Stereotactic Body Radiation Therapy
Extracranial Stereotactic Radiation Therapy, also known as Stereotactic Body Radiotherapy (SBRT), is a non-invasive method of delivering highly-focused radiation to a target within the body. This technology is being used in our practice to treat numerous conditions throughout the body that were previously unapproachable with conventional radiation or surgery. SBRT represents an excellent alternative to surgery for many patients who cannot undergo surgery or who prefer not to have surgery. This technology is one of the major advances in the field of surgery and oncology allowing our doctors to cure many diseases during a few, non-invasive treatments in our department. The most common diseases treated with SBRT include:
- Inoperable Lung Tumors
- Lung Metastases
- Spine Cancers
- Liver Tumors and Liver Metastases
- Pancreatic Tumors
- Adrenal Metastases
- Kidney Tumors
- Brain Tumors and Brain Metastases
ROA has by far the longest and most extensive experience with SBRT in Northern Virginia. SBRT can be performed using the CyberKnife® robotic radiosurgery system, which uses x-ray imaging and marker seeds to precisely target your tumor. The Trilogy® system can also perform computed tomography (CT) scans allowing doctors to use accurate imaging to guide treatment and avoiding the need for surgically implanted marker seeds.
One obstacle in treating tumors within the body is respiratory motion. To deliver an accurate, focused treatment while minimizing radiation to nearby healthy normal tissue, tumor motion as you breath must be accounted for in the treatment planning and delivery. ROA uses the most advanced equipment available to map the respiratory cycle during the target definition process. Once respiratory motion is taken into account, Trilogy® can perform respiratory-gating using a sophisticated system that controls the radiation beam in conjunction with the respiratory cycle. In addition, the CyberKnife® uses the Synchrony® Respiratory Tracking System to track the tumor motion in real-time during treatment, allowing you to breathe comfortably and naturally while receiving radiation. This allows ROA doctors to treat lung, liver, and pancreatic lesions with the greatest accuracy possible.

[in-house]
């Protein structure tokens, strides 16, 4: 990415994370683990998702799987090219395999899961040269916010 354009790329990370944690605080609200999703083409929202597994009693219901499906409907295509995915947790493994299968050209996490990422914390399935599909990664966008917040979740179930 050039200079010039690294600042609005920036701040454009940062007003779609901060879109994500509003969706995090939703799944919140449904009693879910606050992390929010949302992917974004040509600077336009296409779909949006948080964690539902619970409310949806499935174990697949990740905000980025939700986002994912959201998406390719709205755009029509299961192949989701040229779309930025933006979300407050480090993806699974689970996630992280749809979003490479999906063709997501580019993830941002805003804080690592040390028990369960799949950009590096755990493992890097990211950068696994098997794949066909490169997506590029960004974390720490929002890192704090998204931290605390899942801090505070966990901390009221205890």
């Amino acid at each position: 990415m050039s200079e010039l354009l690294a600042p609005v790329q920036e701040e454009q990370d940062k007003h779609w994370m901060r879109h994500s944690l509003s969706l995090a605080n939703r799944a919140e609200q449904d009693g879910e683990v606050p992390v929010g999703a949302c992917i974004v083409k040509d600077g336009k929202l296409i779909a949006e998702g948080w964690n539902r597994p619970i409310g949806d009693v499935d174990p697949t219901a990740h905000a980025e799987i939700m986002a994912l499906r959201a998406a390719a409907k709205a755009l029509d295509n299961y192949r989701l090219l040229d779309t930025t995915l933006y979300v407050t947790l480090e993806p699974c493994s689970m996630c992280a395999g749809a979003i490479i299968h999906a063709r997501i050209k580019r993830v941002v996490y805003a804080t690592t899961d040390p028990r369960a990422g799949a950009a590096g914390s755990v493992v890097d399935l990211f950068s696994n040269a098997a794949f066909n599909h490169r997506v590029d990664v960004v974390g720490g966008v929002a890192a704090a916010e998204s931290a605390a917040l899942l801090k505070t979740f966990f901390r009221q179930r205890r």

Typical SBRT Procedure
Step 1. Consultation
After a comprehensive consultation with one of our radiation oncologists that specializes in SBRT the appropriate imaging studies will be ordered to best visualize the tumor. Overall patient management and imaging studies are generally reviewed at our many multidisciplinary tumor boards where input is obtained from staff radiologists, pathologists, surgeons, and medical oncologists.
Step 2. Imaging Acquisition for Target Definition
The patient will report to the radiation oncology department where a custom immobilization device will be fashioned to achieve reproducible positioning and to minimize respiratory motion. Once the patient is positioned appropriately a CT scan will be obtained through that will be targeted. This data acquisition creates a 3D reference system that allows the target to be localized in relationship to 3D space in reference to the immobilization device. In some situations, marker seeds will be placed into or near the tumor by a team of specialists at least 1 week before the CT scan to help with more accurately targeting the tumor.
Step 3. Image Fusion
Once the CT data is loaded into our treatment planning system we then use fusion technology to correlate the CT data with images from an MRI, ultrasound, or PET scan to allow the most accurate visualization of the tumor
Step 4. Treatment Planning
After the target has been carefully defined, taking into account respiratory motion, the ROA doctor will sit down with our SBRT physicist to determine the optimal beam arrangements, shapes, angles, and weightings to treat the tumor while minimizing the dose to surrounding normal tissues.
Step 5. The Treatment
On the treatment days the patient is brought into the radiation treatment room and positioned on the treatment machine in their custom immobilization device. Image guidance is then performed to confirm patient positioning and localize the target at the time of treatment. Once these steps are completed the radiation is delivered. Your tumor can generally be treated in one to five sessions, allowing for minimize interruption of your daily activities. SBRT is a painless treatment and there is usually no recovery time required after this procedure.